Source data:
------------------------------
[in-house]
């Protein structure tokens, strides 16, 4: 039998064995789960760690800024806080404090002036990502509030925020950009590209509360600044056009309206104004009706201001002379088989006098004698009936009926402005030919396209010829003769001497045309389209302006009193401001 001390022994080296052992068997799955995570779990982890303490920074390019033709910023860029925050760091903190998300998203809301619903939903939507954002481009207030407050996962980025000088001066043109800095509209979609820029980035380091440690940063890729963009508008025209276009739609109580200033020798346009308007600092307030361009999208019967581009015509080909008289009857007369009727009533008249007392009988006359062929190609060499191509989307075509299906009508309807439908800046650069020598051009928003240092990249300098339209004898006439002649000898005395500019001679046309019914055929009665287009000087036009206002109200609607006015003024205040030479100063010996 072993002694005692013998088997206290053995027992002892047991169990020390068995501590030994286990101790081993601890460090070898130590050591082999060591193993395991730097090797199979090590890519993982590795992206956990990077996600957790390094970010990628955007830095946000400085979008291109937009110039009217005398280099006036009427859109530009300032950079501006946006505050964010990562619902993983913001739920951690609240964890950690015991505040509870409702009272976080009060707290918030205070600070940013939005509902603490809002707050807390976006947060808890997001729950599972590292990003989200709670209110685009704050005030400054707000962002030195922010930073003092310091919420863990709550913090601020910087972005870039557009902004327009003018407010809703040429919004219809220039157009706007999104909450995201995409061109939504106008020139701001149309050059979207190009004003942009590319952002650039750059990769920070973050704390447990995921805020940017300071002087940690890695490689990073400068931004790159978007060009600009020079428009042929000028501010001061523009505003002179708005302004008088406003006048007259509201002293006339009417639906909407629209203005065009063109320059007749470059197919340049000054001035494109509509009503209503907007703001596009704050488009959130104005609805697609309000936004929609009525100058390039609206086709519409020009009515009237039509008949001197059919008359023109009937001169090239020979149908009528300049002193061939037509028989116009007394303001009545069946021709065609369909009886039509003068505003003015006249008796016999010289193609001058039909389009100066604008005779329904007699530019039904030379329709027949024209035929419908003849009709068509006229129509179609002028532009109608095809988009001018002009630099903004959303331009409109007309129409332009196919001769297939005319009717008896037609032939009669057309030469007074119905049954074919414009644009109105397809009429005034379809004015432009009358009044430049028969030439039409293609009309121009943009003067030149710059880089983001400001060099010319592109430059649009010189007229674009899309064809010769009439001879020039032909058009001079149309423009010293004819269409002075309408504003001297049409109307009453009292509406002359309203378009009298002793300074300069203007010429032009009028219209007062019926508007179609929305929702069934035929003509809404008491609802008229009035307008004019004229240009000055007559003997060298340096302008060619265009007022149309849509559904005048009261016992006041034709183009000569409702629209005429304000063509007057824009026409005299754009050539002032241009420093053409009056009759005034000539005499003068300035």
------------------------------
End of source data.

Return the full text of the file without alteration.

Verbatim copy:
[in-house]
């Protein structure tokens, strides 16, 4: 039998064995789960760690800024806080404090002036990502509030925020950009590209509360600044056009309206104004009706201001002379088989006098004698009936009926402005030919396209010829003769001497045309389209302006009193401001 001390022994080296052992068997799955995570779990982890303490920074390019033709910023860029925050760091903190998300998203809301619903939903939507954002481009207030407050996962980025000088001066043109800095509209979609820029980035380091440690940063890729963009508008025209276009739609109580200033020798346009308007600092307030361009999208019967581009015509080909008289009857007369009727009533008249007392009988006359062929190609060499191509989307075509299906009508309807439908800046650069020598051009928003240092990249300098339209004898006439002649000898005395500019001679046309019914055929009665287009000087036009206002109200609607006015003024205040030479100063010996 072993002694005692013998088997206290053995027992002892047991169990020390068995501590030994286990101790081993601890460090070898130590050591082999060591193993395991730097090797199979090590890519993982590795992206956990990077996600957790390094970010990628955007830095946000400085979008291109937009110039009217005398280099006036009427859109530009300032950079501006946006505050964010990562619902993983913001739920951690609240964890950690015991505040509870409702009272976080009060707290918030205070600070940013939005509902603490809002707050807390976006947060808890997001729950599972590292990003989200709670209110685009704050005030400054707000962002030195922010930073003092310091919420863990709550913090601020910087972005870039557009902004327009003018407010809703040429919004219809220039157009706007999104909450995201995409061109939504106008020139701001149309050059979207190009004003942009590319952002650039750059990769920070973050704390447990995921805020940017300071002087940690890695490689990073400068931004790159978007060009600009020079428009042929000028501010001061523009505003002179708005302004008088406003006048007259509201002293006339009417639906909407629209203005065009063109320059007749470059197919340049000054001035494109509509009503209503907007703001596009704050488009959130104005609805697609309000936004929609009525100058390039609206086709519409020009009515009237039509008949001197059919008359023109009937001169090239020979149908009528300049002193061939037509028989116009007394303001009545069946021709065609369909009886039509003068505003003015006249008796016999010289193609001058039909389009100066604008005779329904007699530019039904030379329709027949024209035929419908003849009709068509006229129509179609002028532009109608095809988009001018002009630099903004959303331009409109007309129409332009196919001769297939005319009717008896037609032939009669057309030469007074119905049954074919414009644009109105397809009429005034379809004015432009009358009044430049028969030439039409293609009309121009943009003067030149710059880089983001400001060099010319592109430059649009010189007229674009899309064809010769009439001879020039032909058009001079149309423009010293004819269409002075309408504003001297049409109307009453009292509406002359309203378009009298002793300074300069203007010429032009009028219209007062019926508007179609929305929702069934035929003509809404008491609802008229009035307008004019004229240009000055007559003997060298340096302008060619265009007022149309849509559904005048009261016992006041034709183009000569409702629209005429304000063509007057824009026409005299754009050539002032241009420093053409009056009759005034000539005499003068300035």